Playing Vinyl in the Digital Age

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This past week I hosted a fundraising program called “Columbia Records and the Folk Explosion” on WTJU, the community radio station based here in Charlottesville where I’ve had a regular show on Saturday nights for the past five years. The program focused on folk and folk-rock artists of the era, Bob Dylan and Simon and Garfunkel, among others, artists whose first albums I bought way back in the day. Hoping to attain some of the 1960s vibe, I decided to forego CDs  and hauled out my ancient vinyl, record albums with cover stickers that announced compatibility with both mono and stereo playback and a retail price of $3.67.  These days it’s easy enough to just push a button and let a digital file play, but for this show I decided to do the hard work of putting the needle to the groove and allowing the surface noise out in all its splendor.  While vinyl has become favored among audiophiles and twentysomething hipsters, it’s nostalgic to read copy like this off my old album covers, “This unbreakable stereo recording creates the effect of surrounding the listener with true-to-life active sound and represents the ultimate in listening enjoyment.”

Put that into your iPod headphones and stuff it.

I became a music fan and collector following the unfathomable decision by my parents to purchase a huge Mediterranean-styled credenza in the depths of which dwelled a built-in AM/FM radio tuner and phonograph hi-fi player that was state-of-the-art for its era.  This was a big deal system, akin to getting a color television.  (Yeah, I’m that old.)

What possessed my parents to buy this thing was a mystery.  Music was something that might be on the radio in the dinette or the car once in awhile, but neither of my parents actually listened to music in any attentive way, let alone ever attended concerts.  My father took violin lessons for a couple of years as a child until, the story went, my grandmother discovered he’d replaced the violin with his cleats and was off to the ball field with violin case in hand when he was supposedly heading to his music instruction.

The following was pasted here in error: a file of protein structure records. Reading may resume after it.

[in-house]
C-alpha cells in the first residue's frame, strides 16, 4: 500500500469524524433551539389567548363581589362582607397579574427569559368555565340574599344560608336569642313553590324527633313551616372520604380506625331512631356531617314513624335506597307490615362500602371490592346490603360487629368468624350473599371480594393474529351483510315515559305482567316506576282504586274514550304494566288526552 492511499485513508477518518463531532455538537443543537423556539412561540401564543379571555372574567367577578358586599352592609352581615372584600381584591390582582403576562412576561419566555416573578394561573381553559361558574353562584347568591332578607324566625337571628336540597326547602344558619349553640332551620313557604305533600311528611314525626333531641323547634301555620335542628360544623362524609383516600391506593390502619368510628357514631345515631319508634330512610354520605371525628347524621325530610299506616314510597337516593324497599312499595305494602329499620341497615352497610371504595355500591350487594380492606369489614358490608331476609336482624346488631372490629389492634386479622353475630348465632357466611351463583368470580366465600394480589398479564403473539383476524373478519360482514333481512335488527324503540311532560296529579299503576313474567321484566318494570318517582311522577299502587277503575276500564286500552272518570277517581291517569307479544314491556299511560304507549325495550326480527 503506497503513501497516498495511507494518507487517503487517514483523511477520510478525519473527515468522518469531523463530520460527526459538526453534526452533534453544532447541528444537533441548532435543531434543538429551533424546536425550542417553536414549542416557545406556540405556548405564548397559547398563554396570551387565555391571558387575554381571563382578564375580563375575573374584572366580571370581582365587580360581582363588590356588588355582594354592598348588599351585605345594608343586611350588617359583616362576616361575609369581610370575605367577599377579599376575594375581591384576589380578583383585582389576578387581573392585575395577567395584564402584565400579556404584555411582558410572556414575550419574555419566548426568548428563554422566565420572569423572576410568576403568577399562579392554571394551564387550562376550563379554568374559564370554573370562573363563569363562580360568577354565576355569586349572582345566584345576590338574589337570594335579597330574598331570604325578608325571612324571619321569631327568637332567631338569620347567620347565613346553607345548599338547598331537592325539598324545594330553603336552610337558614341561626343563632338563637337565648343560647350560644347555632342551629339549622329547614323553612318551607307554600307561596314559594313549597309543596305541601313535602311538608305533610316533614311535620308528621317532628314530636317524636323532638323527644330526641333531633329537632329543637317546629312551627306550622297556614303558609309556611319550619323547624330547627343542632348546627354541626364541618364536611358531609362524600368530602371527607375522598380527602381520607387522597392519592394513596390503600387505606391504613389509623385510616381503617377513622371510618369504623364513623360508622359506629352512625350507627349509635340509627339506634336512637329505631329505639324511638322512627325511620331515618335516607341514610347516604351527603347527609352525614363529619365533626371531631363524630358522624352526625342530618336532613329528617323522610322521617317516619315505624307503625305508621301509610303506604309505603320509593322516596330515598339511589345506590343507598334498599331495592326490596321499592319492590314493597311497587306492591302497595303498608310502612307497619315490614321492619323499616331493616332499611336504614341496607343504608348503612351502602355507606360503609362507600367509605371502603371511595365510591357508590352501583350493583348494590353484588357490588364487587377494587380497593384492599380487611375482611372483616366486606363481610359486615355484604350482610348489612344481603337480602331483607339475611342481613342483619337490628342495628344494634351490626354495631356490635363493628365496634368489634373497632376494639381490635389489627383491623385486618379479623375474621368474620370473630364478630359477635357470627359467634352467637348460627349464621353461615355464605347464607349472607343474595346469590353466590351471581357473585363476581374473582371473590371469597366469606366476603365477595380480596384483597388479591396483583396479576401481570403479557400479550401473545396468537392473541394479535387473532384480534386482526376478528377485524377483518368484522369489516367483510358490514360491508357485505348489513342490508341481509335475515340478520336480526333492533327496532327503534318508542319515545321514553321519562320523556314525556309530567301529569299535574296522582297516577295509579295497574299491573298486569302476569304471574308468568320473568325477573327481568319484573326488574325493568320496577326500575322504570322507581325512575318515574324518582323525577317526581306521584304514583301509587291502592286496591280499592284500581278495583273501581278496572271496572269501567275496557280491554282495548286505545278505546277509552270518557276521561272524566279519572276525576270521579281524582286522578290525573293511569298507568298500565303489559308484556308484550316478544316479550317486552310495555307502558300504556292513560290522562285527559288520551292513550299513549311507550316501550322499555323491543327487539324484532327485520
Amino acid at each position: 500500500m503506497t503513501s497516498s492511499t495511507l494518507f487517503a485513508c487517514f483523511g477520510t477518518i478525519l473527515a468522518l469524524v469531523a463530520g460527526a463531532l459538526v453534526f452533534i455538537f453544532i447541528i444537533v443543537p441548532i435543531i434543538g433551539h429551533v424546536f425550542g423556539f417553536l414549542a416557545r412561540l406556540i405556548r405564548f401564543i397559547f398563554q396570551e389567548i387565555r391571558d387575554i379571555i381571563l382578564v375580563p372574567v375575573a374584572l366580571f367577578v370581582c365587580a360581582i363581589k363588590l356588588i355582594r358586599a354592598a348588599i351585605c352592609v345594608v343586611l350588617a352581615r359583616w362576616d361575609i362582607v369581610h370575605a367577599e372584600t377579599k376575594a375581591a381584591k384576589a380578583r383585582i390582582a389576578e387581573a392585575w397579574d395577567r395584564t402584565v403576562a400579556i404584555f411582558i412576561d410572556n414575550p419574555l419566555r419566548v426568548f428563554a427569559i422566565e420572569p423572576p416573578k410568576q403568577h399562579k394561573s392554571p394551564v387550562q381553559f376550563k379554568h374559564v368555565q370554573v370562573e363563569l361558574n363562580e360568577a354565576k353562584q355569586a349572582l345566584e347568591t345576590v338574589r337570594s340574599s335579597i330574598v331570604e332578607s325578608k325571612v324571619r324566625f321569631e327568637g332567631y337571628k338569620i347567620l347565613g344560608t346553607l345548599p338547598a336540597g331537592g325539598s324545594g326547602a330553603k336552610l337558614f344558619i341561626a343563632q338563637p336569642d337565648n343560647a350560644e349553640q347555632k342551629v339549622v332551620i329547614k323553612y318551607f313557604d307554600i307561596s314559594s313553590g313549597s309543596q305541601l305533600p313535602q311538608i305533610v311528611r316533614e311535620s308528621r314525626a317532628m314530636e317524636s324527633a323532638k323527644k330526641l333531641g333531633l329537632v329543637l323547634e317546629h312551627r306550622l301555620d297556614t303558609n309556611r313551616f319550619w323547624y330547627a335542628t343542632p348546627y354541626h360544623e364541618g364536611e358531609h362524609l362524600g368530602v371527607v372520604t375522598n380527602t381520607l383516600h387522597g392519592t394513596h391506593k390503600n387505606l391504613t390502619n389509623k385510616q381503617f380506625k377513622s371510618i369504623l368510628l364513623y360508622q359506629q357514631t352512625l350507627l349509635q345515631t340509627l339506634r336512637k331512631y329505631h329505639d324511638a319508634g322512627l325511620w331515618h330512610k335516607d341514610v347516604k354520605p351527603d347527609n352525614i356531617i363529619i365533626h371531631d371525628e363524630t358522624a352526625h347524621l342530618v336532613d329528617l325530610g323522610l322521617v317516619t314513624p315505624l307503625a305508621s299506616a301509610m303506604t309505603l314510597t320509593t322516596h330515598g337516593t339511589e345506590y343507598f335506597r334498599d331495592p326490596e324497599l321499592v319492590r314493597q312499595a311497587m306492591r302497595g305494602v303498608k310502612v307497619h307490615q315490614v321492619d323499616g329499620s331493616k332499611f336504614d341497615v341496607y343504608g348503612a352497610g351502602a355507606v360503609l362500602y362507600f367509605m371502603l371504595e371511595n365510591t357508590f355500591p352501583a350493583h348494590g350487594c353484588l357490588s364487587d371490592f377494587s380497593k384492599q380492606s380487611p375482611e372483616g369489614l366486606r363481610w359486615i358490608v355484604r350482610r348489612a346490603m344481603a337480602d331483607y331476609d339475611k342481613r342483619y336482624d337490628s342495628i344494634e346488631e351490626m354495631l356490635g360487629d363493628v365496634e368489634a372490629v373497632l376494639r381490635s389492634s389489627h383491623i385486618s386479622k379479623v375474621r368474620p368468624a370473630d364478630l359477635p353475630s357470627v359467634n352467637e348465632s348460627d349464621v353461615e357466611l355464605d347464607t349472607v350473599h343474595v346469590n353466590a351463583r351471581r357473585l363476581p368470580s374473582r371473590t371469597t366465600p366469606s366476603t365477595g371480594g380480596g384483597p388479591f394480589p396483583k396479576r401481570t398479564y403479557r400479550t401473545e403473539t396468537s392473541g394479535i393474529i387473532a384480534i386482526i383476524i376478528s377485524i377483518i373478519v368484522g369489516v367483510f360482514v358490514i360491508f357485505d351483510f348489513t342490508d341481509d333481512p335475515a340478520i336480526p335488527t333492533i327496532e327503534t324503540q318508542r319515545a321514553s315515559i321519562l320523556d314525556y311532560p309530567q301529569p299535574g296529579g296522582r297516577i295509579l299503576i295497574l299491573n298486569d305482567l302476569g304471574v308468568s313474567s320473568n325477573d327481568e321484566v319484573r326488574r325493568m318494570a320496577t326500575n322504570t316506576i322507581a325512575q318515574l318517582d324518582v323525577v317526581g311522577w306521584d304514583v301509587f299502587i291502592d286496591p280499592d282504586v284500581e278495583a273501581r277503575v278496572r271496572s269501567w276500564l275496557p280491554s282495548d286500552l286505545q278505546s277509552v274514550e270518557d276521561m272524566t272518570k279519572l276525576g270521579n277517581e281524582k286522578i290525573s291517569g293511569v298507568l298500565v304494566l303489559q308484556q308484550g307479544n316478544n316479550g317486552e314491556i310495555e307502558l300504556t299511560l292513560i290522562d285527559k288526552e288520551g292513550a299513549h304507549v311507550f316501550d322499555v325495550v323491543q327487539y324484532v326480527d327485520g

So, after the novelty of sound-effect records in which volleyed ping-pong balls and thundering trains seemingly traversed the living room and a couple of plays of  “Mitch Miller Sing-Along Hits” and “Organ Melodies for Ice Skating” my old man culled from “under a buck” discount bins of records nobody with any taste would want, the speaker doors were shut closed and the stereo console became a functional piece of mute furniture.

Except when I decided to rescue it. While I listened to the Beatles and the Supremes on my transistor radio, nothing ever inclined me to actually buy a record.  But now that I had access to an actual hi-fi, it seemed that I should possess a record of my own. And that record came to possess me.

It was The Freewheelin’ Bob Dylan, the one with “Blowin’ in the Wind” as the first track (what does this guy have against using the letter “g” anyway?) but that song in particular really didn’t make much of an impression on me.  It was the overall rebellious angst of youth that leapt from the grooves that hit all the right chords of my teen-aged sensibilities.

As I was reminded when I pulled from my music collection that very same record I bought so many years ago and played it on the air during my Columbia Records show on WTJU, it still does.  And the answer is still blowin’ in the wind.  

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